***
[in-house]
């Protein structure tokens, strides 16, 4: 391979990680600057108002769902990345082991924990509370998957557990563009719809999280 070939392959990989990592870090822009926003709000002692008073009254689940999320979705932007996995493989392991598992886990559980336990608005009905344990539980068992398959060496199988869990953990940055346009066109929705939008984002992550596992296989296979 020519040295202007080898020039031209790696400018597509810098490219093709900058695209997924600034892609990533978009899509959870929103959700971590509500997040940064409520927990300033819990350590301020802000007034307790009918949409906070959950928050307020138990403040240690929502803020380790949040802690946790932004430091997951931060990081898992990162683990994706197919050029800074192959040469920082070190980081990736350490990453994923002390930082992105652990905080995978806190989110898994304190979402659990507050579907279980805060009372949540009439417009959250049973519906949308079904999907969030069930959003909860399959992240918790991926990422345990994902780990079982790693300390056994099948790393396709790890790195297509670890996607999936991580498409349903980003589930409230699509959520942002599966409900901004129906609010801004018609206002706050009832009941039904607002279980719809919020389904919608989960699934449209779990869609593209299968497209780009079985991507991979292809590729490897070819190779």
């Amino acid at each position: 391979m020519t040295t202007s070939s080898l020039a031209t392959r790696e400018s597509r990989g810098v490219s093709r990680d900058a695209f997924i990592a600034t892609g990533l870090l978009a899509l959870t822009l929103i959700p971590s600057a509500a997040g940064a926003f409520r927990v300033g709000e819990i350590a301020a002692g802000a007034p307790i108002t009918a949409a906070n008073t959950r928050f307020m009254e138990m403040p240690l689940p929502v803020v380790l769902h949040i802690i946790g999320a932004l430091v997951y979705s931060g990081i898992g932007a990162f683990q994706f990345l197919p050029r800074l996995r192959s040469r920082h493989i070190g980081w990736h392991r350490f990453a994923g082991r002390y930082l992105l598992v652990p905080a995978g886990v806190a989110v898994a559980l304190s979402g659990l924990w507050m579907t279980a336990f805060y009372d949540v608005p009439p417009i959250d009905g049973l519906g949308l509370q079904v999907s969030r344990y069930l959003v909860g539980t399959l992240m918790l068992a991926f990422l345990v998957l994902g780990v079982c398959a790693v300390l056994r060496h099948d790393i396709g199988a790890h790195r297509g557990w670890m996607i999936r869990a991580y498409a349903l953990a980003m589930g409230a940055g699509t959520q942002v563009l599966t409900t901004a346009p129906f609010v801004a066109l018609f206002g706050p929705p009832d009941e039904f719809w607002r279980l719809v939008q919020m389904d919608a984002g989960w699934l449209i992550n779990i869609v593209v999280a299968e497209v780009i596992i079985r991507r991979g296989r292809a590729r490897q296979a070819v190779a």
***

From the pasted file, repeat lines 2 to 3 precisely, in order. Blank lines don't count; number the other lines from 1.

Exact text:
């Protein structure tokens, strides 16, 4: 391979990680600057108002769902990345082991924990509370998957557990563009719809999280 070939392959990989990592870090822009926003709000002692008073009254689940999320979705932007996995493989392991598992886990559980336990608005009905344990539980068992398959060496199988869990953990940055346009066109929705939008984002992550596992296989296979 020519040295202007080898020039031209790696400018597509810098490219093709900058695209997924600034892609990533978009899509959870929103959700971590509500997040940064409520927990300033819990350590301020802000007034307790009918949409906070959950928050307020138990403040240690929502803020380790949040802690946790932004430091997951931060990081898992990162683990994706197919050029800074192959040469920082070190980081990736350490990453994923002390930082992105652990905080995978806190989110898994304190979402659990507050579907279980805060009372949540009439417009959250049973519906949308079904999907969030069930959003909860399959992240918790991926990422345990994902780990079982790693300390056994099948790393396709790890790195297509670890996607999936991580498409349903980003589930409230699509959520942002599966409900901004129906609010801004018609206002706050009832009941039904607002279980719809919020389904919608989960699934449209779990869609593209299968497209780009079985991507991979292809590729490897070819190779």
């Amino acid at each position: 391979m020519t040295t202007s070939s080898l020039a031209t392959r790696e400018s597509r990989g810098v490219s093709r990680d900058a695209f997924i990592a600034t892609g990533l870090l978009a899509l959870t822009l929103i959700p971590s600057a509500a997040g940064a926003f409520r927990v300033g709000e819990i350590a301020a002692g802000a007034p307790i108002t009918a949409a906070n008073t959950r928050f307020m009254e138990m403040p240690l689940p929502v803020v380790l769902h949040i802690i946790g999320a932004l430091v997951y979705s931060g990081i898992g932007a990162f683990q994706f990345l197919p050029r800074l996995r192959s040469r920082h493989i070190g980081w990736h392991r350490f990453a994923g082991r002390y930082l992105l598992v652990p905080a995978g886990v806190a989110v898994a559980l304190s979402g659990l924990w507050m579907t279980a336990f805060y009372d949540v608005p009439p417009i959250d009905g049973l519906g949308l509370q079904v999907s969030r344990y069930l959003v909860g539980t399959l992240m918790l068992a991926f990422l345990v998957l994902g780990v079982c398959a790693v300390l056994r060496h099948d790393i396709g199988a790890h790195r297509g557990w670890m996607i999936r869990a991580y498409a349903l953990a980003m589930g409230a940055g699509t959520q942002v563009l599966t409900t901004a346009p129906f609010v801004a066109l018609f206002g706050p929705p009832d009941e039904f719809w607002r279980l719809v939008q919020m389904d919608a984002g989960w699934l449209i992550n779990i869609v593209v999280a299968e497209v780009i596992i079985r991507r991979g296989r292809a590729r490897q296979a070819v190779a």